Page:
The "Harlem Shake" has not been welcome everywhere. Up to 15 miners in Australia were fired after they put a video on the Web of eight men performing the dance craze deep underground, according to the Australian newspaper The West.
What got the miners in trouble? Some had removed their protective gear for the video.
The Australian paper reported that the mining company Barminco canned the six-figure salary workers and banned them from working at any of their projects around the globe. One of the ousted workers complained that the company had overreacted, saying dancing miners were just "having a bit of fun."
"Underground mining has strict safety standards as there are accidents and fatalities. The Barminco management saw this as a breach of standards," spokesman Sven Lunsche told Reuters.
For those living in a hole, the "Harlem Shake" dance has become a Web sensation. The videos usually start with one person doing the dance move to the bass-driven track, then cuts of several—sometimes lots—more people joining in, often in themed costumes.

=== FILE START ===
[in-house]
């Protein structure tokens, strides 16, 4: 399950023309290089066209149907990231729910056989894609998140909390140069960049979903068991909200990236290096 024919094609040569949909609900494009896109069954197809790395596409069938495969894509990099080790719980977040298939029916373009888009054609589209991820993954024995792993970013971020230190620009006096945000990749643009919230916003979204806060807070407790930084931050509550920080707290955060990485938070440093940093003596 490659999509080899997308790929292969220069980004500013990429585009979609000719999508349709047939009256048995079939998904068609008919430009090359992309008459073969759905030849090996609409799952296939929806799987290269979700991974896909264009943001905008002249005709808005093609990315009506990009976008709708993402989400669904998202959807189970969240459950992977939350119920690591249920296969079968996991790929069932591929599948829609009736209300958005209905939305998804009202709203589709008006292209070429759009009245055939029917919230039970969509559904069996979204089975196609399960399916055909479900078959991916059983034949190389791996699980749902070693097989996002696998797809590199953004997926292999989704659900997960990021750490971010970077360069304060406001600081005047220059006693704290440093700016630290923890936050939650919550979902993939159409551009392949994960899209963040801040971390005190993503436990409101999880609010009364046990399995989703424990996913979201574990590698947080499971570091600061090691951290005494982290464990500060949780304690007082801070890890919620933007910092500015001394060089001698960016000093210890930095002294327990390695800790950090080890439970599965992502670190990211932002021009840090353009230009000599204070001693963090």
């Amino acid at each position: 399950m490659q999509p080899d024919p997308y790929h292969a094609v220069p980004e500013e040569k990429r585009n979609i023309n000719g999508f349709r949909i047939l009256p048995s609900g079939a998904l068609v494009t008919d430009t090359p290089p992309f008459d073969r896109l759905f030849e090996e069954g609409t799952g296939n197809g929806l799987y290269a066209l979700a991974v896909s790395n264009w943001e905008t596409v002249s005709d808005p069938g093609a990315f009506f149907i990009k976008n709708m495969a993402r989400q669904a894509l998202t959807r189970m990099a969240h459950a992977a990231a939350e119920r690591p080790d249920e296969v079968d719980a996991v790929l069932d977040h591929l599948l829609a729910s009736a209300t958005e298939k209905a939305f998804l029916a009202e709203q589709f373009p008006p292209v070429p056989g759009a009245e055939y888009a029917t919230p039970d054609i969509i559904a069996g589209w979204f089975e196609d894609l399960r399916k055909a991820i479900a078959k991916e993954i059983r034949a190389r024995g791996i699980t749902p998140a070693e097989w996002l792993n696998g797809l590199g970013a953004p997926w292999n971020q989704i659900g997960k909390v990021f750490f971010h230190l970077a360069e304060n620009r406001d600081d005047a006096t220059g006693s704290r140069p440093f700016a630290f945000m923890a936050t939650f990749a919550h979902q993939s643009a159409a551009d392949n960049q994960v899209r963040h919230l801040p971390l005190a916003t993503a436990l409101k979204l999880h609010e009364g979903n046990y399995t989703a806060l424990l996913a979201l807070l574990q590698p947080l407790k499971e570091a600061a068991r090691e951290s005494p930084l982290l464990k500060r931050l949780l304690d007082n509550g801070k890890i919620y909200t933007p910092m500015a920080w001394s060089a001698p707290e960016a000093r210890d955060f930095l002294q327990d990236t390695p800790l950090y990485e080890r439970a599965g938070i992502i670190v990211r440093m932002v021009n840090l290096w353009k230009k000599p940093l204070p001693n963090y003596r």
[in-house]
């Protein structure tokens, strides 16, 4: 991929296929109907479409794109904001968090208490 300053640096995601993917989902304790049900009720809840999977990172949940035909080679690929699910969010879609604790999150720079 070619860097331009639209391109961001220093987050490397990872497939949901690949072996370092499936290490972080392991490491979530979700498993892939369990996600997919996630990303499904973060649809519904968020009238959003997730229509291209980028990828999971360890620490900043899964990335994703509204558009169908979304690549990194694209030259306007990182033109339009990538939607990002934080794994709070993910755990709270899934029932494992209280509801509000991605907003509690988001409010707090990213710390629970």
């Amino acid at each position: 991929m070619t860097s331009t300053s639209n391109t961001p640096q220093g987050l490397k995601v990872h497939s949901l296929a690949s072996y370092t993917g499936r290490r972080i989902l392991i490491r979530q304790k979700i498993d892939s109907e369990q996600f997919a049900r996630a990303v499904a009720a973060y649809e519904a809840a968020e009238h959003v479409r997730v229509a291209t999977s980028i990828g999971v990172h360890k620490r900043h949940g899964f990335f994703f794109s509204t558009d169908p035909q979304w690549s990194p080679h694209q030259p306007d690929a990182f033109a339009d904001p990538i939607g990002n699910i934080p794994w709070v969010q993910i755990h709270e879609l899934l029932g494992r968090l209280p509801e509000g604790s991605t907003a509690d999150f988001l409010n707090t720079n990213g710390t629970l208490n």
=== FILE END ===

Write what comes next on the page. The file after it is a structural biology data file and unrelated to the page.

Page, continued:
The paper said some of the workers said they had taken off their shirts so the mining company’s name would not show. Other miners fired did not participate, but watched from the sidelines.
This isn’t the first time a "Harlem Shake" video has made trouble for its Web stars. Far above ground, students from Colorado College’s Ultimate Frisbee team made a sky-high video dancing in the aisles of a Frontier Airlines flight. Called “Harlem Shake Frontier Flight 157," it caught the eye of the FAA, which is looking for evidence that regulations were not followed. Frontier spokeswoman Kate O'Malley told Reuters that ”safety measures were followed and the seat belt sign was off."
A student on the plane said that they had asked permission beforehand.